Sandberg? One of the best to ever play second base in the majors, a perennial Gold Glove winner, a former MVP. Never made it to a World Series with the Cubs (who has?), but certainly worthy of induction. He got more votes this year than last; his time will come.

Dawson? A feared hitter, great with a glove, won an MVP award with a last-place Cubs team in 1987. Unfortunately, he was an outfielder, which means the competition to get into the Hall is greater at his position. Also never made a World Series, with the Cubs or anybody else. May make it someday, but it may take years.

Sutter? A pioneer short reliever whose career was cut short by injury, but whose dominance at the position when he was healthy was incredible. His chief pitch, the split-fingered fastball, was virtually unhittable--it looked like it was rolled along a perfectly smooth, invisible table and then just abruptly fell off the edge. If he belongs in the Hall of Fame (and I think he does), then so do Rich Gossage and Lee Smith (ex-Cubs all).

As for Pete Rose, who never played for either side of town but is generating a lot of buzz here, there and everywhere by finally admitting that he bet on baseball games while managing the Cincinnati Reds in a book to be released tomorrow...shut up even more, Pete.

You did something you knew was illegal, lied about it for more than a decade and then only fessed up when you had an opportunity to make some coin from the confession. I think you should be eligible for the Hall of Fame--you were definitely one of the greats of the game as a player, and there are certainly quite a few less-than-sterling characters already inducted, like racist Ty Cobb or boozing womanizer Babe Ruth. But yet maintained for years that you never bet on baseball at all, and now you say you did, but never against your own team and never from the clubhouse. I don't see how I could believe anything you say at this point. Yet you want to manage again? I wouldn't trust you to tell me which direction the sun rises in. Go away.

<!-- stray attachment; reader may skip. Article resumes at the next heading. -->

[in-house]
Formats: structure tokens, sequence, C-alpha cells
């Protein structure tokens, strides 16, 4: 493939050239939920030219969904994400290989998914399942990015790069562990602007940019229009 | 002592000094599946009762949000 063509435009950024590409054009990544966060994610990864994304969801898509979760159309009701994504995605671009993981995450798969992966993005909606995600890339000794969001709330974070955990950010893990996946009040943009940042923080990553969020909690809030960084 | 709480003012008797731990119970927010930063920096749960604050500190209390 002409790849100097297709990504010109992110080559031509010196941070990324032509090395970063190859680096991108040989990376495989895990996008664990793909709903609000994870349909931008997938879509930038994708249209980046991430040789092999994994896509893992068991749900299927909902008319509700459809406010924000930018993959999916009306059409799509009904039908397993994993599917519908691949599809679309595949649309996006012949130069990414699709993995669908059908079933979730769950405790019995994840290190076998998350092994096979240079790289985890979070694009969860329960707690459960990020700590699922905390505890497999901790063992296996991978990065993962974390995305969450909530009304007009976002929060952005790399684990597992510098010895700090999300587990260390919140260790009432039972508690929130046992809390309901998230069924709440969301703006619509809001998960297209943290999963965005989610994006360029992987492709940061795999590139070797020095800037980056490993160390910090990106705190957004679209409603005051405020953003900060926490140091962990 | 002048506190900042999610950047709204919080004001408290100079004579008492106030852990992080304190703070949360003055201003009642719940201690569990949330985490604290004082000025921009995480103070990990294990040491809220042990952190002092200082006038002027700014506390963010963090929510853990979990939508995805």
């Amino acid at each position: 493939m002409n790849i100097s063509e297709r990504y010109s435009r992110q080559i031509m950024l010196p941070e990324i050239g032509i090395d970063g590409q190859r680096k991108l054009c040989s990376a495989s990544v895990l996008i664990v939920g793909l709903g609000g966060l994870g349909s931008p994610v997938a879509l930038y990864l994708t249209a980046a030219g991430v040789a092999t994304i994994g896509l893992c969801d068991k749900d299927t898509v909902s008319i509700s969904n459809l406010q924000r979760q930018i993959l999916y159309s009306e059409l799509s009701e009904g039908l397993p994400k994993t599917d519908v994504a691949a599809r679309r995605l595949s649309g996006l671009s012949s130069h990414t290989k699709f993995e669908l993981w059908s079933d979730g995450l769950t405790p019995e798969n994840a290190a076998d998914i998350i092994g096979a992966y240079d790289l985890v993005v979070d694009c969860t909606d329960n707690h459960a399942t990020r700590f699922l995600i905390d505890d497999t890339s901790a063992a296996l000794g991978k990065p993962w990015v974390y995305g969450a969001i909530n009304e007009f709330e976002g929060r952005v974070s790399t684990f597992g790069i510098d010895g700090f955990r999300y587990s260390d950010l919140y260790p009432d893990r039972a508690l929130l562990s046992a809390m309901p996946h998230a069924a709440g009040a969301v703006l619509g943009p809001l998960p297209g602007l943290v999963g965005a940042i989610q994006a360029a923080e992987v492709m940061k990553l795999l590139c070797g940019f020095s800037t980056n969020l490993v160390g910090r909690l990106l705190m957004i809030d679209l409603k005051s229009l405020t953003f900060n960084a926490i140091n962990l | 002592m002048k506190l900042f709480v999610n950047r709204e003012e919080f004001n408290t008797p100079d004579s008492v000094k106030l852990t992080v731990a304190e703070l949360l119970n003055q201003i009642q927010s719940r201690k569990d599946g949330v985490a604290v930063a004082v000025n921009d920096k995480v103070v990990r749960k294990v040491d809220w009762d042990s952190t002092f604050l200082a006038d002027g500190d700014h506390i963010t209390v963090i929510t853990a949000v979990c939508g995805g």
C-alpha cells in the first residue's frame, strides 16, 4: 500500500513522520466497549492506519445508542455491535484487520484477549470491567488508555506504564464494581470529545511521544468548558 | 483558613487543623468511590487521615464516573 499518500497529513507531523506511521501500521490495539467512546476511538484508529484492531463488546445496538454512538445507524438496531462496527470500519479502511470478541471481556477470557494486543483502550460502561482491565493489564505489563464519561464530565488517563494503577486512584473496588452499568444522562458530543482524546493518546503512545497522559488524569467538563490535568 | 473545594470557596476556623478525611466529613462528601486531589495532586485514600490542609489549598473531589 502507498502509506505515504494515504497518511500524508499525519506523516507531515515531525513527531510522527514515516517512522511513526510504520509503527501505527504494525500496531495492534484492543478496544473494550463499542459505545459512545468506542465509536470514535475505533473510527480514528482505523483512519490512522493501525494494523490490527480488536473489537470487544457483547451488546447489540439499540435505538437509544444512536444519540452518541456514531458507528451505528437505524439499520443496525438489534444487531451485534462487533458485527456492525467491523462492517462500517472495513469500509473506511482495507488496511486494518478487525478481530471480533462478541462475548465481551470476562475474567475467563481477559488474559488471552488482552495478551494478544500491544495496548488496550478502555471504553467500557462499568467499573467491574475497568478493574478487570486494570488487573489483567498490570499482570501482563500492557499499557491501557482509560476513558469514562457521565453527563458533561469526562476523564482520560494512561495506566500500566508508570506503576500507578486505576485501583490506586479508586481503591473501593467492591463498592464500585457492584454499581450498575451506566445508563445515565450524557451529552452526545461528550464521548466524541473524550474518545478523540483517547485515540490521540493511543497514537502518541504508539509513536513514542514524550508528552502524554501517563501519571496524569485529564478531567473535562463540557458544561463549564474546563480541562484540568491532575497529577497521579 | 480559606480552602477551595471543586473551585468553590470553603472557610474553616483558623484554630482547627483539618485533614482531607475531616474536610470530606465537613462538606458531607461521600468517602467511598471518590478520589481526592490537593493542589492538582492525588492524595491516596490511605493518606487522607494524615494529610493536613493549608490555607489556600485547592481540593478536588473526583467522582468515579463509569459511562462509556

The debate as to who deserves what when can go on endlessly without resolving a thing. But all this talk of trades not made and the Hall of Shame√Čer, Fame, just whets my appetite for the season itself and gives me something else to think about than how to keep from busting an ankle while carrying out the garbage or how much my head hurts from the wind chill or how little sun I can see.

But the sun is out in the daytime, even when it's behind the clouds. Spring training starts next month. I haven't fallen on my ass once in 2004. My cup? More than half full for now. I'll take what I can get.

Thursday, January 1, 2004

Review: Black Sunday (1960)

Cinematographer Mario Bava's first official solo directorial effort manages to combine the trappings of the better Universal horror films--castles, graveyards and deep, cold shadows--with the graphic flourishes of the more recent Hammer efforts--blood squirting, corpses rotting and women whose dresses never quite have enough fabric to cover their ample, um, talent.